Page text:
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Breast Cancer Res Treat. 2004 May;85(2):103-10.

Naringenin inhibits glucose uptake in MCF-7 breast cancer cells: a mechanism for impaired cellular proliferation.

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1
Department of Nutrition, University of North Carolina School of Public Health, Chapel Hill, NC 27599, USA.

Abstract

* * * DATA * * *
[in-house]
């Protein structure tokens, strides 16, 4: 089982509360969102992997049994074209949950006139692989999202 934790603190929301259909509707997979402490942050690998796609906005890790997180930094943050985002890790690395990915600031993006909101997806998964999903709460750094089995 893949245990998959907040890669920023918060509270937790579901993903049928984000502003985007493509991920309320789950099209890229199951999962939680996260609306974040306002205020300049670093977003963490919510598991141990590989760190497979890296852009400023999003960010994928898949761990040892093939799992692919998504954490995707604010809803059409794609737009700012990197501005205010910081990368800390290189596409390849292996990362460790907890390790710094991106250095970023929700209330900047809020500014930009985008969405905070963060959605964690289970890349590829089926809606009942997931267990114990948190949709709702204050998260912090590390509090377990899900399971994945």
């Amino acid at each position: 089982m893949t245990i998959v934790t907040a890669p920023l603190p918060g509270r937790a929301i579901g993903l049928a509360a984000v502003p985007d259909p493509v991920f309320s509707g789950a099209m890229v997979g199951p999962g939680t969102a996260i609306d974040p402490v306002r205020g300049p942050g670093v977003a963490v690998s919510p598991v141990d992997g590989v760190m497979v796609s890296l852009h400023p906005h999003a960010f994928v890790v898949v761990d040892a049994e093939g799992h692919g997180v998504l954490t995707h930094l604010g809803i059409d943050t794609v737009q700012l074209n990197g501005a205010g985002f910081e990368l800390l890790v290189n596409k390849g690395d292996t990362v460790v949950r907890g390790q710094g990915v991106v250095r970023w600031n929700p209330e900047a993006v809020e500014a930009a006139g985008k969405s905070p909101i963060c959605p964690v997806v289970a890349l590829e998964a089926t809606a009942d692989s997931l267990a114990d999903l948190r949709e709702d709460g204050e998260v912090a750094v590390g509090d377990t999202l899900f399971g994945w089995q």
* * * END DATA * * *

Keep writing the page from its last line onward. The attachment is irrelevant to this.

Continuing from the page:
Certain flavonoids inhibit glucose uptake in cultured cells. In this report, we show that the grapefruit flava-none naringenin inhibited insulin-stimulated glucose uptake in proliferating and growth-arrested MCF-7 breast cancer cells. Our findings indicate that naringenin inhibits the activity of phosphoinositide 3-kinase (PI3K), a key regulator of insulin-induced GLUT4 translocation, as shown by impaired phosphorylation of the downstream signaling molecule Akt. Naringenin also inhibited the phosphorylation of p44/p42 mitogen-activated protein kinase (MAPK). Inhibition of the MAPK pathway with PD98059, a MAPK kinase inhibitor, reduced insulin-stimulated glucose uptake by approximately 60%. The MAPK pathway therefore appears to contribute significantly to insulin-stimulated glucose uptake in breast cancer cells. Importantly, decreasing the availability of glucose by lowering the glucose concentration of the culture medium inhibited proliferation, as did treatment with naringenin. Collectively, our findings suggest that naringenin inhibits the proliferation of MCF-7 cells via impaired glucose uptake. Because a physiologically attainable dose of 10 micro M naringenin reduced insulin-stimulated glucose uptake by nearly 25% and also reduced cell proliferation, naringenin may possess therapeutic potential as an anti-proliferative agent.

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